syndrome is a worldwide epidemic disorder. MetS is a cluster of risk factors
i.e. abdominal obesity, dyslipidemia, high blood pressure, insulin resistance
and proinflammatory states. It is a strong, independent contributor to the
onset of coronary heart disease and type 2 diabetes (T2D). Metabolic syndrome is defined by the WHO as the presence of insulin
resistance (IR) and any two of the following criteria which include (a) increased abdominal girth, (b) hypertension, (c) elevated triglycerides levels, (d) low high-density lipoprotein level, and (e) elevated blood glucose levels (type II DM).
It has been estimated that people with MetS are at twice the risk of developing
CVD compared with those without the syndrome, and experience a five-fold
increased risk of type 2 diabetes.
tissue acts in an autocrine, paracrine or endocrine fashion to control various
metabolic functions and may contribute to the development of obesity mediated
MetS. Adipose tissue also participates in the regulation of energy homeostatis
as an important endocrine organ that secretes a number of bioactive mediators
with diverse functions termed as “adipokine” or “adipocytokine”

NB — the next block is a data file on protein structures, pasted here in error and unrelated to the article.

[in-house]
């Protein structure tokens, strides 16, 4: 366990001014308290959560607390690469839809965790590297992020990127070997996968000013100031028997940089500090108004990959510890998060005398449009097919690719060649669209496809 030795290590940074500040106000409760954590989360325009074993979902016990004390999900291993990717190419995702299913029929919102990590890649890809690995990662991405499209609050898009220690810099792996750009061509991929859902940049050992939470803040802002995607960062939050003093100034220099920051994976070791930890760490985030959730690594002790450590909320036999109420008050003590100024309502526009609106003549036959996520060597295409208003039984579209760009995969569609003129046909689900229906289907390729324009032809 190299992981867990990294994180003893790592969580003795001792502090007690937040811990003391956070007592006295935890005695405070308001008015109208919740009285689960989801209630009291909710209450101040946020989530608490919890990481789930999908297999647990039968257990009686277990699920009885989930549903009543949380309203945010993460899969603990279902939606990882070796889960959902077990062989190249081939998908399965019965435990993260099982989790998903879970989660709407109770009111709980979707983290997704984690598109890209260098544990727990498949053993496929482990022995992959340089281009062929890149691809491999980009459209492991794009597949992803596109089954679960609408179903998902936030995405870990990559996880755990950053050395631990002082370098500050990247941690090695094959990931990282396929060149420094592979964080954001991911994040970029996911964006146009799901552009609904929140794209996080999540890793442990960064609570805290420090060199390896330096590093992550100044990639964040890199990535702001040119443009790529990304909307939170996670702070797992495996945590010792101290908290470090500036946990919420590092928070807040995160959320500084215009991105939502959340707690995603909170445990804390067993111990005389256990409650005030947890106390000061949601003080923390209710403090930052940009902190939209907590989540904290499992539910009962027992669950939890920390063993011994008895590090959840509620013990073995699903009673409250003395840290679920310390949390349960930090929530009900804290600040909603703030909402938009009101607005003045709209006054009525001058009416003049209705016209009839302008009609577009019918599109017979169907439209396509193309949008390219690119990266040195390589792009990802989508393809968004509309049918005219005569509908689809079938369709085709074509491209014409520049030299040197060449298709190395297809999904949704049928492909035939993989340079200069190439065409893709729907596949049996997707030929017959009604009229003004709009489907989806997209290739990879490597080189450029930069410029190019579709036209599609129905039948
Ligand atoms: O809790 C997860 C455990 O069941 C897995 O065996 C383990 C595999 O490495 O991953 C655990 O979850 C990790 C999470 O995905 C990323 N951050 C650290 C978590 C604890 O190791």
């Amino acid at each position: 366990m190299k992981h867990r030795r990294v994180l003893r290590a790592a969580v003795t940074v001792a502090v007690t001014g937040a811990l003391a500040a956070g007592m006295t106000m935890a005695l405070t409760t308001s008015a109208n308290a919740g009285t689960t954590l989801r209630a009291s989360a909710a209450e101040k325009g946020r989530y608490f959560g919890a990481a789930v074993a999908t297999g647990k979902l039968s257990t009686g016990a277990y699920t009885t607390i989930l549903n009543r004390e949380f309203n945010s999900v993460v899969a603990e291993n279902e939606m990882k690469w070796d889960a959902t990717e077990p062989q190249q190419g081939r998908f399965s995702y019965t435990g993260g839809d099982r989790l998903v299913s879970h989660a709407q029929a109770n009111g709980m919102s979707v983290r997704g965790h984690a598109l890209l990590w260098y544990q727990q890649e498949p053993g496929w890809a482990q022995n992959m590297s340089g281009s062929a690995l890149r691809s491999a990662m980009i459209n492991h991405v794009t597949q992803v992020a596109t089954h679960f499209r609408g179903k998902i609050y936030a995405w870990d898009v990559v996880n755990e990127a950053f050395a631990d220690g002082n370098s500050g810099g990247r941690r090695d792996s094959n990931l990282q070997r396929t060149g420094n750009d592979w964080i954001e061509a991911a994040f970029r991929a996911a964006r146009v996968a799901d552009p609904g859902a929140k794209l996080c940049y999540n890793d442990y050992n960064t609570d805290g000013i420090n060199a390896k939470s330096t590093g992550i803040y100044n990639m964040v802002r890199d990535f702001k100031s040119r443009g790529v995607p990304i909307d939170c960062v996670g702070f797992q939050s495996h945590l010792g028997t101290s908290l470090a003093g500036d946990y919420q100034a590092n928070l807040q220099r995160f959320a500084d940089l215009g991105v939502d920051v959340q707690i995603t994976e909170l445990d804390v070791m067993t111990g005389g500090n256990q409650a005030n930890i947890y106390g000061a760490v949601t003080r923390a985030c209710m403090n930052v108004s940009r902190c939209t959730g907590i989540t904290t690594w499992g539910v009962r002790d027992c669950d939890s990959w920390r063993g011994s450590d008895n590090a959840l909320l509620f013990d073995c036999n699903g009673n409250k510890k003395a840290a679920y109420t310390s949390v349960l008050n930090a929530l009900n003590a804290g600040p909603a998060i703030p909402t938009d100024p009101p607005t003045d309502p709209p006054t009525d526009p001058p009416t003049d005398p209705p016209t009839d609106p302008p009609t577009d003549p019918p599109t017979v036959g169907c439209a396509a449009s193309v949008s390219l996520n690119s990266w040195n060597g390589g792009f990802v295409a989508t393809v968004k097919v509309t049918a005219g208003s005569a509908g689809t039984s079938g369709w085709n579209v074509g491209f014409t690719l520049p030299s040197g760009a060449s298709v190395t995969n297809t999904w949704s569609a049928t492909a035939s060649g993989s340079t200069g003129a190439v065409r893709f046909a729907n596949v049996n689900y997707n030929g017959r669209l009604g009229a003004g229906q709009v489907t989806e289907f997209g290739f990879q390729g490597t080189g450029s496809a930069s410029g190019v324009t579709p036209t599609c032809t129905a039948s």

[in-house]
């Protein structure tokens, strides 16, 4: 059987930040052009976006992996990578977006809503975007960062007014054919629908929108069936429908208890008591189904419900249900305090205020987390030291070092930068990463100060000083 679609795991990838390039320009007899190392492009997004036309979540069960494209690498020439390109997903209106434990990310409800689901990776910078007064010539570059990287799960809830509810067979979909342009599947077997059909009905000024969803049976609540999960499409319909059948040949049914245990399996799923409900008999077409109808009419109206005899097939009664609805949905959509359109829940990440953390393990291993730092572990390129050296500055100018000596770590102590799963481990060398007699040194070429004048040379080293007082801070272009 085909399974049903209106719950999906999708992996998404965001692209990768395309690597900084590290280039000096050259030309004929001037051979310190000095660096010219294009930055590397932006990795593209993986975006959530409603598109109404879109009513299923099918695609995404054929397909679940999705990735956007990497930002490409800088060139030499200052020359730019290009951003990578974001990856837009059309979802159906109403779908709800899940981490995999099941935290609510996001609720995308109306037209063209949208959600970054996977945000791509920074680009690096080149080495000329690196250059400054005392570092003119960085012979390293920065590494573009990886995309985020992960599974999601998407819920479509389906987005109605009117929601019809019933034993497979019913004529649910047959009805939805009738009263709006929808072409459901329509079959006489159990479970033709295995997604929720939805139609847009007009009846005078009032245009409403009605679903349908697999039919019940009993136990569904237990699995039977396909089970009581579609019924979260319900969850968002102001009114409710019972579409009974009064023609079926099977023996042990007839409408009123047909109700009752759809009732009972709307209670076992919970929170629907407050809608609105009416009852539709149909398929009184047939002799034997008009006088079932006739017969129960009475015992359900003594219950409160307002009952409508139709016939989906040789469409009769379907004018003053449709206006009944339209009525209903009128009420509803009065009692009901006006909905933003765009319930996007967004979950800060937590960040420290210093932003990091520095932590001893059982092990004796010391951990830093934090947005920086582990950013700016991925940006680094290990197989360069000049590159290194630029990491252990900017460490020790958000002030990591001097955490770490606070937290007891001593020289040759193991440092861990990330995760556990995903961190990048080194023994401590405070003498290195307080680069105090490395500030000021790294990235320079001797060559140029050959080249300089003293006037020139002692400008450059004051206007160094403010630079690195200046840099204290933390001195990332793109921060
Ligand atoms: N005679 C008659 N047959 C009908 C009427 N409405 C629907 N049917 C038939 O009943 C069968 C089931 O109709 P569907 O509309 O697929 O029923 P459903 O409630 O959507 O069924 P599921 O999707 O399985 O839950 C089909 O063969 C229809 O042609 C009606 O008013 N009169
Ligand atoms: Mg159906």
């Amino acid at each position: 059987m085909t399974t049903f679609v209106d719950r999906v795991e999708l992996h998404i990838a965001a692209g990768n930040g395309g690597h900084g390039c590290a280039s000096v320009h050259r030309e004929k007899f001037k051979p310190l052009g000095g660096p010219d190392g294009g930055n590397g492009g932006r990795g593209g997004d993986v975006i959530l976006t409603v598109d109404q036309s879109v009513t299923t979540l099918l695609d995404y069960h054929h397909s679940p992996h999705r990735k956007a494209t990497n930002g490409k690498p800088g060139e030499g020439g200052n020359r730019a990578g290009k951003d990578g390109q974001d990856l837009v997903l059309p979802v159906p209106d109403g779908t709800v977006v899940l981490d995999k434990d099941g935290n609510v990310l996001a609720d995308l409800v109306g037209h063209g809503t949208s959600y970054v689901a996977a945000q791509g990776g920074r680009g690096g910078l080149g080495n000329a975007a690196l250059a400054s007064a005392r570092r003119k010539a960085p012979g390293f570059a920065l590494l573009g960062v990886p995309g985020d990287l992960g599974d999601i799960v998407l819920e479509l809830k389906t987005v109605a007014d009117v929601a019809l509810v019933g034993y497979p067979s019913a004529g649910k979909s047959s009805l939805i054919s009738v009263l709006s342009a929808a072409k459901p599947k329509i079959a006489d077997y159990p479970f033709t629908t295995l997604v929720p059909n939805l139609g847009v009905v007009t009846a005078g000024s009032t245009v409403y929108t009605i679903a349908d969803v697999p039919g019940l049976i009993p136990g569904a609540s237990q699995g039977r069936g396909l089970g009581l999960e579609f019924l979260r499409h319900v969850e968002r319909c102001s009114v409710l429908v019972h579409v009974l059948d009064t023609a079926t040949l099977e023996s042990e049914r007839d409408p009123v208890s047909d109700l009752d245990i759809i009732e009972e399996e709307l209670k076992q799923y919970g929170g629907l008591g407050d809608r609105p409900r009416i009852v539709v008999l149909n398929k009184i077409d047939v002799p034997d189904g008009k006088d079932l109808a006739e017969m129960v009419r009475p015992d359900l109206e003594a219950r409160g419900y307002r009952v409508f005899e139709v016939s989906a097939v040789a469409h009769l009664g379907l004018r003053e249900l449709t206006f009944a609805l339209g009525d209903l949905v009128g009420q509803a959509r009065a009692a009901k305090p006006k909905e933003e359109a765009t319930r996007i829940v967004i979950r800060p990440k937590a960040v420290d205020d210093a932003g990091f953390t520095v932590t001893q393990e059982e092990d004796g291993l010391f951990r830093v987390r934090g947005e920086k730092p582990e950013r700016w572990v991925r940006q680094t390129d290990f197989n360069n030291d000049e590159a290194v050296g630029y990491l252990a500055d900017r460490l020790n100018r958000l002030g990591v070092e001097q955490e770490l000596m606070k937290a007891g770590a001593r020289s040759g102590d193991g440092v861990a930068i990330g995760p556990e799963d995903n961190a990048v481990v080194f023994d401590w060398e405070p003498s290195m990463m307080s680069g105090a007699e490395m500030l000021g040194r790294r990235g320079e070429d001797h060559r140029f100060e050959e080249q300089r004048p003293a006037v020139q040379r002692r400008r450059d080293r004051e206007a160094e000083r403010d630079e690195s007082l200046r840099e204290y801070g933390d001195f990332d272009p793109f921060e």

such as IL-6, TNF-?, resistin, resistin binding protein-4, leptin, adiponectin,
is accumulating evidence that excess visceral fat (often referred to as
abdominal or central obesity) is especially predictive of the MetS and
increased risk of metabolic risk factors. Central obesity is linked with
hyperinsulinemia, insulin resistance, diabetes, dyslipidemia, hypertension,
albuminuria, and proinflammatory and prothrombotic clinical states. Waist
circumference (WC) and waist-to-hip ratio (WHR) are widely accepted modes of
defining central obesity. Optimum waist circumferences are lower for Asians
compared with white people. It has been hypothesized that adipokines are a
possible link between obesity and the other components of the MetS.
identified adipokines include Adipocyte Fatty
Acid Binding Protein (A-FABP), visfatin, Lipocalin-2 Chemerin,
Omentin, Progranulin, Apelin. These adipokines are postulated
as a potential link between abdominal obesity and the vasculature, and have
been shown to mediate insulin resistance. The increasing visceral fat
accumulation leads to the overproduction of some adipokine such as IL-6, TNF-?
or resistin which deteriorates insulin action in muscles and/or in liver.
Adiponectin is the only known adipokine whose circulating levels are decreased
in the visceral obesity while others adipokines levels are increased. This abnormal
level of adipokine may promote
obesity-linked metabolic disorders and cardiovascular disease. This abnormal
level of adipokine may lead to
obesity-linked cardiometabolic disorders.
Hence, the relationships between metabolic
syndrome and adipokines is complex, including a variety of influences like
cardiovascular function, metabolic status and behavioural aspects. Thus, the
first line approach to treat MetS is the prevention of excessive weight gain.